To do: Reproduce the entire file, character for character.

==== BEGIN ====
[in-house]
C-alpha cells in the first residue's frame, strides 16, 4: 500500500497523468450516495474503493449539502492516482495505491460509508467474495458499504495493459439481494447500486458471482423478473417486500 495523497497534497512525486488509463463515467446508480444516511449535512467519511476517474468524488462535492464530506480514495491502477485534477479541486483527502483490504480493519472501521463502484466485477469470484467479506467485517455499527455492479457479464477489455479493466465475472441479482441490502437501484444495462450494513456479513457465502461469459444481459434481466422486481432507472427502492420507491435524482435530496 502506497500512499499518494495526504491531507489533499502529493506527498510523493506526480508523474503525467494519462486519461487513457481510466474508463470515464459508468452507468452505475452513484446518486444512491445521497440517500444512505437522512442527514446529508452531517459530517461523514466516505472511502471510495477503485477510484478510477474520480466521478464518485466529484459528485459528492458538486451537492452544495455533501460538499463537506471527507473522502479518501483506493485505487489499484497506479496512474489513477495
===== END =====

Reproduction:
[in-house]
C-alpha cells in the first residue's frame, strides 16, 4: 500500500497523468450516495474503493449539502492516482495505491460509508467474495458499504495493459439481494447500486458471482423478473417486500 495523497497534497512525486488509463463515467446508480444516511449535512467519511476517474468524488462535492464530506480514495491502477485534477479541486483527502483490504480493519472501521463502484466485477469470484467479506467485517455499527455492479457479464477489455479493466465475472441479482441490502437501484444495462450494513456479513457465502461469459444481459434481466422486481432507472427502492420507491435524482435530496 502506497500512499499518494495526504491531507489533499502529493506527498510523493506526480508523474503525467494519462486519461487513457481510466474508463470515464459508468452507468452505475452513484446518486444512491445521497440517500444512505437522512442527514446529508452531517459530517461523514466516505472511502471510495477503485477510484478510477474520480466521478464518485466529484459528485459528492458538486451537492452544495455533501460538499463537506471527507473522502479518501483506493485505487489499484497506479496512474489513477495